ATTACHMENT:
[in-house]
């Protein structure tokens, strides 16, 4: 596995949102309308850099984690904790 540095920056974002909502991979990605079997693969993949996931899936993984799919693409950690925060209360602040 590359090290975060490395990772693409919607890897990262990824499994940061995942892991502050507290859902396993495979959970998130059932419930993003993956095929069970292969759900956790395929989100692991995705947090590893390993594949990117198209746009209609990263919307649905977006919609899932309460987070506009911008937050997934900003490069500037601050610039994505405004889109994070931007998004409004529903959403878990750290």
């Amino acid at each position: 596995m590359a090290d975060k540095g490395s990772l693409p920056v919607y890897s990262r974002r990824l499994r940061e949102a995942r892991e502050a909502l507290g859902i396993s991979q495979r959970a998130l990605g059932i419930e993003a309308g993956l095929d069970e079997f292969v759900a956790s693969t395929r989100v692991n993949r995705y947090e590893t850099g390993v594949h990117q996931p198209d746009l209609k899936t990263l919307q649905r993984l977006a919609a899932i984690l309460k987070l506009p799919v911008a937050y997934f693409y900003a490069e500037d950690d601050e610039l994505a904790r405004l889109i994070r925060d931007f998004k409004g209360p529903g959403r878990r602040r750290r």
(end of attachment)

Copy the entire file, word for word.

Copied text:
[in-house]
């Protein structure tokens, strides 16, 4: 596995949102309308850099984690904790 540095920056974002909502991979990605079997693969993949996931899936993984799919693409950690925060209360602040 590359090290975060490395990772693409919607890897990262990824499994940061995942892991502050507290859902396993495979959970998130059932419930993003993956095929069970292969759900956790395929989100692991995705947090590893390993594949990117198209746009209609990263919307649905977006919609899932309460987070506009911008937050997934900003490069500037601050610039994505405004889109994070931007998004409004529903959403878990750290």
């Amino acid at each position: 596995m590359a090290d975060k540095g490395s990772l693409p920056v919607y890897s990262r974002r990824l499994r940061e949102a995942r892991e502050a909502l507290g859902i396993s991979q495979r959970a998130l990605g059932i419930e993003a309308g993956l095929d069970e079997f292969v759900a956790s693969t395929r989100v692991n993949r995705y947090e590893t850099g390993v594949h990117q996931p198209d746009l209609k899936t990263l919307q649905r993984l977006a919609a899932i984690l309460k987070l506009p799919v911008a937050y997934f693409y900003a490069e500037d950690d601050e610039l994505a904790r405004l889109i994070r925060d931007f998004k409004g209360p529903g959403r878990r602040r750290r």